Sadakat Kadri is an English barrister, a Muslim by birth and a historian. His first book, The Trial, was an extensive survey of the Western criminal judicial system, detailing more than 4,000 years of courtroom antics.
In his new book, Heaven on Earth, Kadri turns his sights east, to centuries of Shariah law. The first parts of his book describe how early Islamic scholars codified — and then modified — the code that would govern how people lead their daily lives. Kadri then turns to the modern day, reflecting on the lawmakers who are trying to prohibit Shariah law in a dozen states, as well as his encounters with scholars and imams in India, Pakistan, Syria, Egypt, Turkey and Iran — the very people who strictly interpret the religious and moral code of Islam today. And some of those modern interpretations, he says, are much more rigid — and much more draconian — than the code set forth during the early years of Islamic law.
Islamic law is shaped by hadiths, or reports about what Prophet Muhammad said and did. The hadiths, says Kadri, govern how Muslims should pray, treat criminals and create medications, among other things.
"It's a huge oral tradition, which was set down in the 9th century and which was then, by some people, transformed into compulsion and rules," Kadri tells Fresh Air's Terry Gross. "It would be literally impossible to follow all of them, because plenty of them directly contradict each other. So you have to make choices, and Muslims have been making choices for ... the last 1,400 years. And what's happened over the past 40 years is that in certain places, the hard-liners have come to the forefront."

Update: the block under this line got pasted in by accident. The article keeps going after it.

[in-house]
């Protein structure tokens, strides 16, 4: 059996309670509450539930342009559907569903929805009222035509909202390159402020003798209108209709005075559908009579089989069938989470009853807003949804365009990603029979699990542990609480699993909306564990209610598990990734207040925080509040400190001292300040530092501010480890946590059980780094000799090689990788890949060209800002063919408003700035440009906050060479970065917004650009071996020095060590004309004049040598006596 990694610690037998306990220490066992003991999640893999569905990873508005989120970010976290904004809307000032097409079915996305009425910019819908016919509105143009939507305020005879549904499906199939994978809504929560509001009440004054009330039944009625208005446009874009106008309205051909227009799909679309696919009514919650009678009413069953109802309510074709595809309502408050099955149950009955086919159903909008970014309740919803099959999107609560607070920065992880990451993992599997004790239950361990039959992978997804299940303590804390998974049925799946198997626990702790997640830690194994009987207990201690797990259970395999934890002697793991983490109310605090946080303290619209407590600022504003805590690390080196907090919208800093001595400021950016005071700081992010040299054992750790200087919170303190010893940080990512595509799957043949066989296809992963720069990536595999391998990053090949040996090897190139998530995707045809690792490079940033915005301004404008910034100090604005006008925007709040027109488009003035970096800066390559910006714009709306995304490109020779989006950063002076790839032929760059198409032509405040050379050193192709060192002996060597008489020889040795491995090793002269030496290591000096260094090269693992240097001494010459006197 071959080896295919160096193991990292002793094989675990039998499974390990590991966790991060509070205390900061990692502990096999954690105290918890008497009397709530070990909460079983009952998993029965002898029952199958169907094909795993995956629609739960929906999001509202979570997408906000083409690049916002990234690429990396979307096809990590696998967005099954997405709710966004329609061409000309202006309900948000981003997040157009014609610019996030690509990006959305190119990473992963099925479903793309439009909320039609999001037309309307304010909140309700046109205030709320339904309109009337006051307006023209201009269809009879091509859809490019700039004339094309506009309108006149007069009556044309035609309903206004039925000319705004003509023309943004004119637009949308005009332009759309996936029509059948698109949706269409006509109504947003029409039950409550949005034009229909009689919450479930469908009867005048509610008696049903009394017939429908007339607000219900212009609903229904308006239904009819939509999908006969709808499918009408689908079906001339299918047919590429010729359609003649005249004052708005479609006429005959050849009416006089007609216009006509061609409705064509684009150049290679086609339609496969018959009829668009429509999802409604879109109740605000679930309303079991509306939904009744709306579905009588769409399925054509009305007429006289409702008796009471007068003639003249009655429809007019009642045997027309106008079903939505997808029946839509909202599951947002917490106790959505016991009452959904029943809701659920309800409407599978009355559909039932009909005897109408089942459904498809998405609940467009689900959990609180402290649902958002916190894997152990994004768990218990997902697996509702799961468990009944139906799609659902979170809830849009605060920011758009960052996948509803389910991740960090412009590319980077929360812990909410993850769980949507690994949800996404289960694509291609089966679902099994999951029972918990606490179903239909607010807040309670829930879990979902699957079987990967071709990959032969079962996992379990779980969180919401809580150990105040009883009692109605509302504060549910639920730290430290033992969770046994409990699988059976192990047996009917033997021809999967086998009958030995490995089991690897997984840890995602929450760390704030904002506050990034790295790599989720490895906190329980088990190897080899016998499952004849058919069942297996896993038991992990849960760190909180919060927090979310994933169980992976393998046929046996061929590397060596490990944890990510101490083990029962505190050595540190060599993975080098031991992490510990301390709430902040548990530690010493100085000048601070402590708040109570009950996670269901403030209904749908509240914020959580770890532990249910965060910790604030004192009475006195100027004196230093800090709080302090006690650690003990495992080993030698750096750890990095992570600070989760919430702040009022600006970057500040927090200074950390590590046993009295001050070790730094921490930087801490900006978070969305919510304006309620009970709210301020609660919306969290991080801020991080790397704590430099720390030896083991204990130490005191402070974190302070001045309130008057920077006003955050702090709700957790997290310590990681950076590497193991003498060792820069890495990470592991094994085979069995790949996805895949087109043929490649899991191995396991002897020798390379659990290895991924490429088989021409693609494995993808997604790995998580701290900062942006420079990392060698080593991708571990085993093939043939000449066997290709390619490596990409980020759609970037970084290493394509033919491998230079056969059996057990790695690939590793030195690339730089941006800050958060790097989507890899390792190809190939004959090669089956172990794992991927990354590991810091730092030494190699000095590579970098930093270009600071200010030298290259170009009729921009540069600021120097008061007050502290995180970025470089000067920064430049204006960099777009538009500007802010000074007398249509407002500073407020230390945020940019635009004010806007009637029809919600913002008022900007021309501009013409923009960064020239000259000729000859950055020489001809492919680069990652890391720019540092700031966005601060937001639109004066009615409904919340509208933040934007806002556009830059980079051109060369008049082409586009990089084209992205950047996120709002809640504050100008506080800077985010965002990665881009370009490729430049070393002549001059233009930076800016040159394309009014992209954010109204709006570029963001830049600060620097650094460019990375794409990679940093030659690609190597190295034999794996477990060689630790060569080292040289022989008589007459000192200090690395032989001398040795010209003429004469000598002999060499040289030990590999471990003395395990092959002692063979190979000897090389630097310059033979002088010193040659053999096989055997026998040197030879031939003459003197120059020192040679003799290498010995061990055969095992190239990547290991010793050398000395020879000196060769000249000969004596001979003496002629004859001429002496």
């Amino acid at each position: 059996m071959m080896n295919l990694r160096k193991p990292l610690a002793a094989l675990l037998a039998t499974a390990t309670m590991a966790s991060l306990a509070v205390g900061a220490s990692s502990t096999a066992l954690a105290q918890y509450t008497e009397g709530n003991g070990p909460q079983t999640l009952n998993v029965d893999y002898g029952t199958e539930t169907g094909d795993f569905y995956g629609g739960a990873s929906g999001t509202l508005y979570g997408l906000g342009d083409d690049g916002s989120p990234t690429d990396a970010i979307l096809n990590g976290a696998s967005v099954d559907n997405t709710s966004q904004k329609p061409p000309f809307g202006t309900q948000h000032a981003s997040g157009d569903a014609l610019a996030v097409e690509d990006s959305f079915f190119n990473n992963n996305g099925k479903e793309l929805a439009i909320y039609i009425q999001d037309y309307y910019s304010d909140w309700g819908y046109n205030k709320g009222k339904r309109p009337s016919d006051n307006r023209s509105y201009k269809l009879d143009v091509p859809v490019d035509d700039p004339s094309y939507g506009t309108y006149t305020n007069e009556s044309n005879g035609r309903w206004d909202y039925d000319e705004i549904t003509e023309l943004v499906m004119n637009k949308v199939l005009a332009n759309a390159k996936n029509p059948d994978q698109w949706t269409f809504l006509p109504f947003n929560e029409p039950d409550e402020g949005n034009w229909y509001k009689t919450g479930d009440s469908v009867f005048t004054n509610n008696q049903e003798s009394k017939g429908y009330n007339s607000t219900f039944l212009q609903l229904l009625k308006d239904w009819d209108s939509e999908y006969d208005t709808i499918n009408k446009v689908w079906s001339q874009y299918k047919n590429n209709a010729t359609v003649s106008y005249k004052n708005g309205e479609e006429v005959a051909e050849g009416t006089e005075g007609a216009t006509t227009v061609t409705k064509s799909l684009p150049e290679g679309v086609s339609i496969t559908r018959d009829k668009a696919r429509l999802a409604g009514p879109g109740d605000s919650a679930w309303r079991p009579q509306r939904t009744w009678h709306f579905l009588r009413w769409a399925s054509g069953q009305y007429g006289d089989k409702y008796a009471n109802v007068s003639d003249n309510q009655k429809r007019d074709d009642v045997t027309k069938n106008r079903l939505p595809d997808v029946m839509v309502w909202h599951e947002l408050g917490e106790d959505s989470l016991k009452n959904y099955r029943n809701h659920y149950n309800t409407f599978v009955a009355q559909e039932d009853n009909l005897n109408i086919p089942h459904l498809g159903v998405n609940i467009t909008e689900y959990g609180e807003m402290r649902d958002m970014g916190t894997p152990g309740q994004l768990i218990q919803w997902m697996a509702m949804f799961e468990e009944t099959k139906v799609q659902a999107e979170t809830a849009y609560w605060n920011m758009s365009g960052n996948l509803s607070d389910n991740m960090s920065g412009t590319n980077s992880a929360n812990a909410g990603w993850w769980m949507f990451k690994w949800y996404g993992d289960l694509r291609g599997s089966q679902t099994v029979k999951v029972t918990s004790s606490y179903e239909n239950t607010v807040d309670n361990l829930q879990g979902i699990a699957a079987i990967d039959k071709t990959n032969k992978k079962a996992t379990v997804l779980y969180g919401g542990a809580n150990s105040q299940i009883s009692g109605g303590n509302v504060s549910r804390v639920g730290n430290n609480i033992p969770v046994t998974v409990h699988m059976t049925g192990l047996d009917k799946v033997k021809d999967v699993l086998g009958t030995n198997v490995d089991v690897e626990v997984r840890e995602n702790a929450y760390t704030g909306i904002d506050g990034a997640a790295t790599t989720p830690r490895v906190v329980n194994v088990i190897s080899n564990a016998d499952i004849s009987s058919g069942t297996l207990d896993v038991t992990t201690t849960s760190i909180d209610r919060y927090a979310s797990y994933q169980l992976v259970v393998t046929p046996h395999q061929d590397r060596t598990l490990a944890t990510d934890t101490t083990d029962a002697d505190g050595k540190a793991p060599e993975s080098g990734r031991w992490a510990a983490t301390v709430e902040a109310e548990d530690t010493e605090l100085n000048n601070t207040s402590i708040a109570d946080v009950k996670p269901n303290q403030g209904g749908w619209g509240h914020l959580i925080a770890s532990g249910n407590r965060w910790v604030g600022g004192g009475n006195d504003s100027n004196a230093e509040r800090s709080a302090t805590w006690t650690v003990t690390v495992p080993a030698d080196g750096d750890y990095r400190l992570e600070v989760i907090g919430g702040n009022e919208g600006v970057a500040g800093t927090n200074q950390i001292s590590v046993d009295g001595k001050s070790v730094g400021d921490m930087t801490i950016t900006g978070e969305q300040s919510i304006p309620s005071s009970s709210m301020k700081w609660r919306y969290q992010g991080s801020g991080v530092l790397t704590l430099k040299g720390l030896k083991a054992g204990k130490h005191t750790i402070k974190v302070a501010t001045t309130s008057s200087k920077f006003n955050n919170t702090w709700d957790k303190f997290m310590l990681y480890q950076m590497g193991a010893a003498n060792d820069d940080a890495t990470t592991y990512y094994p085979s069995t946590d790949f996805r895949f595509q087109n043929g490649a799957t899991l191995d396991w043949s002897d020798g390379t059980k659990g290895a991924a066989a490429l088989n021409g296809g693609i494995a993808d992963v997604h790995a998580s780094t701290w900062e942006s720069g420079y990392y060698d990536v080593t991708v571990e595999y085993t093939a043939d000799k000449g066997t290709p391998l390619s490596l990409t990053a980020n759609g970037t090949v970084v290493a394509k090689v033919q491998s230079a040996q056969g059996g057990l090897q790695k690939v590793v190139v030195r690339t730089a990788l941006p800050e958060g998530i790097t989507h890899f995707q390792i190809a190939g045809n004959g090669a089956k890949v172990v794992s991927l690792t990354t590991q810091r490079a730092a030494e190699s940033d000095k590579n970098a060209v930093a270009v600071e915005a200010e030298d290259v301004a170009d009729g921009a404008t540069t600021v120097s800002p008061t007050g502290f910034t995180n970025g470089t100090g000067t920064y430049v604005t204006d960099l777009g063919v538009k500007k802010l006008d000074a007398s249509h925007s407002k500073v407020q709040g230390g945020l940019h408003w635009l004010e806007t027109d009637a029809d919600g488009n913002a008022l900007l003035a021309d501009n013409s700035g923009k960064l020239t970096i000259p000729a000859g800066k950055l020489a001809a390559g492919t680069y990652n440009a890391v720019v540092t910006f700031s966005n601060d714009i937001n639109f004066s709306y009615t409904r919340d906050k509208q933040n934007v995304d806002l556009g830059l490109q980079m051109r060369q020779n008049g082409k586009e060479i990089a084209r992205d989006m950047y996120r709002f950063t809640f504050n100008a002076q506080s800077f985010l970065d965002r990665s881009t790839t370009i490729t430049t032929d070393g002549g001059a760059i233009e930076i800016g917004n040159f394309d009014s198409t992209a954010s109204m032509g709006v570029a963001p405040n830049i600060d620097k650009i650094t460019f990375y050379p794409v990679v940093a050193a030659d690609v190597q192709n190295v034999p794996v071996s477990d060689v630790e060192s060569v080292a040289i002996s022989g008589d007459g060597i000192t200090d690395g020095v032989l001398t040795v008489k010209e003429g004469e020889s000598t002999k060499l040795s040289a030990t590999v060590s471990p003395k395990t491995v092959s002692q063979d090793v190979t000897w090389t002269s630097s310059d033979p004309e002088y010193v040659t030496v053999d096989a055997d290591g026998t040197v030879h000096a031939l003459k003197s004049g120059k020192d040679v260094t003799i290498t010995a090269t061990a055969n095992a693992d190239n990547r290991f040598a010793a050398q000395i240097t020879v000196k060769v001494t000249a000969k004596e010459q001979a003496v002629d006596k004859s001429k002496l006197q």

In the early 1970s, Libya, led by Moammar Gadhafi, became the first country to introduce Islamic criminal penalties outside of Saudi Arabia; Pakistan and Iran followed suit in 1979. Throughout the past three decades, the number of countries applying harsh interpretations of Islamic law has expanded.
"One thing I realized when traveling around the Muslim world is how closely these hard-line interpretations of Islamic law are associated with political consternation and turmoil," he says. "There isn't a country anywhere in the Muslim world which has been applying Muslim laws continuously for hundreds of years and which is drawing on genuine tradition. It's a revival of supposed traditions, which don't really pay much heed to history at all."
Kadri addresses the hard-liners in the prologue to Heaven on Earth, which starts with a disclaimer: "Lest it be necessary to say so — and it probably is," he writes, "[this book] does not intend at any point to challenge the sacred stature of the Prophet Muhammad, the self-evident appeal of Islam, or the almightiness of God."
Kadri says he wanted to make it clear that his book was not out to offend.
"It's a disclaimer to the extent that I'm pointing out what I'm not contesting," he says. "I'm not arguing the fundamentals of Islam. What I'm arguing about is the interpretation that's been put on those fundamentals over the last 1,400 years. And what I'm arguing about is the interpretations of Islamic law that are being presented as sacred by hard-liners. And that, I think, should be a proper subject to debate."
On interpretations of the Shariah